Filed Away: the undocumented experience
While the debate over comprehensive immigration reform is something we hear about in the news, the effects of current laws regarding undocumented immigrants are being lived by students in the UC Davis community. Undocumented students, Dreamers, AB540 students, and friends and family of undocumented immigrants experience a variety challenges emotionally, politically, socially, and financially as a result of current immigration policy. Filed Away: The Undocumented Experience explores the personal experiences of individuals within this community while tackling commonly held misconceptions about undocumented people.
The exhibition narrative is told through two main components. The first component explores individual experiences of undocumented people, told through personal objects and first-person narratives. Through visitor engagement activities, the second component tackles issues such as the distinction between legal status and one's definition of “home.”
From its early stages, the board wanted the exhibition to pop-up across campus to engage students, staff, and faculty. This meant it needed to be designed easily mobile and modular in order to fit into a diversity of indoor and outdoor environments. Inspired by conversations with students applying to become U.S. citizens and feeling their application forms were filed away never to be processed, I proposed using filing cabinets as a symbolic structure for the show. Welding casters to their bases, and sanding off the beige enamel from the cabinets' exteriors, I created an eye-catching, transportable and adaptable case system.
Each personal object in the exhibition sits in its own drawer within a secure cubby with plexi top. The number on the outside of each drawer refers to the number of days the object's lender has been in the U.S. Inside the drawer, visitors are encouraged to lift out the manilla file folder to learn about the object's story.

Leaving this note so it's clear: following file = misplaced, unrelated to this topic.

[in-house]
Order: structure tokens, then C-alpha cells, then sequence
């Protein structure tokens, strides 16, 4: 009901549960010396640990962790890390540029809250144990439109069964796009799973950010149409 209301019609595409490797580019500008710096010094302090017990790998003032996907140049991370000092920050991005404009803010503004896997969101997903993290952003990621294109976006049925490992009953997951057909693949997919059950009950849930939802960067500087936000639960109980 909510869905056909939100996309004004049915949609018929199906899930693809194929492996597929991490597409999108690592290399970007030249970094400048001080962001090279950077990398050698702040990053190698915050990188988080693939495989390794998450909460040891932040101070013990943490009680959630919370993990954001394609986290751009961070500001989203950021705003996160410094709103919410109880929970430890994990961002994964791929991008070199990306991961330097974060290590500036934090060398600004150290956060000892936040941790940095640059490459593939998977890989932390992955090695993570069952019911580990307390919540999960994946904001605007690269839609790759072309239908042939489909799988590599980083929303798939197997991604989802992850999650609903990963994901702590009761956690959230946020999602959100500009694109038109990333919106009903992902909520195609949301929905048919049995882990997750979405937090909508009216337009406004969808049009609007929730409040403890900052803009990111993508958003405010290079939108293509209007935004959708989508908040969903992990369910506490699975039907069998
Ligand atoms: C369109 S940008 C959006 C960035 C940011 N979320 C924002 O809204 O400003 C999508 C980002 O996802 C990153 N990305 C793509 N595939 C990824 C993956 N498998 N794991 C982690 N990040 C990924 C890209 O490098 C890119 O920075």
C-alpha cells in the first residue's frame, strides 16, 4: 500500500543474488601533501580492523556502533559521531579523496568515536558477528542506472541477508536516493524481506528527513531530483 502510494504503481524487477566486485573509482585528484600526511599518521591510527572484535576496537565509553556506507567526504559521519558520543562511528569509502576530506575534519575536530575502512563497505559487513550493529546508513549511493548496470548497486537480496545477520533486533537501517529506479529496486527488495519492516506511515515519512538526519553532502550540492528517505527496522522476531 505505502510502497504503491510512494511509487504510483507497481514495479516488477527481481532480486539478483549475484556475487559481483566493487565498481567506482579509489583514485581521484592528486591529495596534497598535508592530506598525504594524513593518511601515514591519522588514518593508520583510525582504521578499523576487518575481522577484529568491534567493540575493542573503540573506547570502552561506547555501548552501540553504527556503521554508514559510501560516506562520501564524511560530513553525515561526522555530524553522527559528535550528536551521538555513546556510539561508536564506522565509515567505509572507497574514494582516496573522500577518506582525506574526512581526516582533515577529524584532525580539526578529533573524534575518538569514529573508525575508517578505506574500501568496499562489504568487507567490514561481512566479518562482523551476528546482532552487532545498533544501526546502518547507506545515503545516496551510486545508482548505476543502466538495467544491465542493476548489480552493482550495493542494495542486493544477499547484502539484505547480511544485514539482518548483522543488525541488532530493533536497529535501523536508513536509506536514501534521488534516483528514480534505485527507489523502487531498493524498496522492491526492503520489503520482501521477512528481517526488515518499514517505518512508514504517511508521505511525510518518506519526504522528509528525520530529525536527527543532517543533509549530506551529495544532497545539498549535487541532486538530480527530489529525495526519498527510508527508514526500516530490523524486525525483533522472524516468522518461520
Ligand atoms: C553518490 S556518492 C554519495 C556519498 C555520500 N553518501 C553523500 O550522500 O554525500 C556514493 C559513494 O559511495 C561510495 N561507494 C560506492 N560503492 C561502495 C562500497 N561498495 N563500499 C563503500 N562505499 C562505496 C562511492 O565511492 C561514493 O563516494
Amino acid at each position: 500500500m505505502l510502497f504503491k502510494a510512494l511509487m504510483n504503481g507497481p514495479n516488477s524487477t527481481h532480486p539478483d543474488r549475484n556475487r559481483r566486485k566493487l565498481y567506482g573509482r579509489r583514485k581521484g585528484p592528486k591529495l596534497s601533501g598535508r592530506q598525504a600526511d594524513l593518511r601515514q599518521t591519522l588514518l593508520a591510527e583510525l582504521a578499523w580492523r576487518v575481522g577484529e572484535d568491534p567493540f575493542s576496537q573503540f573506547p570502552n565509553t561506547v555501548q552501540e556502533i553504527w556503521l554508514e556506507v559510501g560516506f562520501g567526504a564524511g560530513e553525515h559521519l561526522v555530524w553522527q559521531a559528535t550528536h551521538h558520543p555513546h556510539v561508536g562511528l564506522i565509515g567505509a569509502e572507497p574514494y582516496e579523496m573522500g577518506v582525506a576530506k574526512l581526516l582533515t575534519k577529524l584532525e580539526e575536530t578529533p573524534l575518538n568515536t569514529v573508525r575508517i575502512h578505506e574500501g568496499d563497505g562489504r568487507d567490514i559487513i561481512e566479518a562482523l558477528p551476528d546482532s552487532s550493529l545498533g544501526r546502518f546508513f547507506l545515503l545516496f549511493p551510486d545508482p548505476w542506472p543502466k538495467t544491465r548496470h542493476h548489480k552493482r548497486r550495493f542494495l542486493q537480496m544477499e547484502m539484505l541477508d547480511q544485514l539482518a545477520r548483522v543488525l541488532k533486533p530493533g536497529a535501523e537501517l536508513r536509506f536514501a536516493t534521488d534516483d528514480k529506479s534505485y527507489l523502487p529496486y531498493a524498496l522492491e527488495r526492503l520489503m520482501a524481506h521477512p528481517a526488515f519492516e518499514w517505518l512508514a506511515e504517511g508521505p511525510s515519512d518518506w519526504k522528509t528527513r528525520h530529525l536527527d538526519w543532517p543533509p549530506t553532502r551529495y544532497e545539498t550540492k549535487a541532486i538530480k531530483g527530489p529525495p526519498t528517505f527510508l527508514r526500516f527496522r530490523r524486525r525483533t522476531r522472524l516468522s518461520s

Each file folder is an object label, visually inspired by a citizenship application form used by undocumented people to gain permanent legal status to the U.S. Given the legal risks involved with "outing" oneself as an undocumented person, the personal identifying information is blacked out, leaving only the number of days the lender has been in the U.S., and their first-person account of the object on display.
Do You Consider the U.S. Your Home?
In this activity, visitors respond to the question using keys to identify their documented/undocumented status. These keys are then displayed to demonstrate that one’s legal status in the U.S. does not define where one feels at home, although we often make assumptions based on where someone was born or has legal residency.
What Words or Phrases Do You Never Want to Hear Again?
At this participatory station, visitors are invited to write a word or phrase used to describe undocumented people that they find offensive. They are then encouraged to crumple it up and throw it away in the trash bin provided. Visitors are also allowed to read “trash” in the bin to learn about these common misconceptions.
A Flutter of Dreams
Visitors are asked to write down their dream for undocumented people on a monarch butterfly (a symbol adopted by the immigration reform community). These magnetized paper monarchs began to cover the filing cabinets, creating a massing of dreams, symbolizing a collective desire for immigration reform.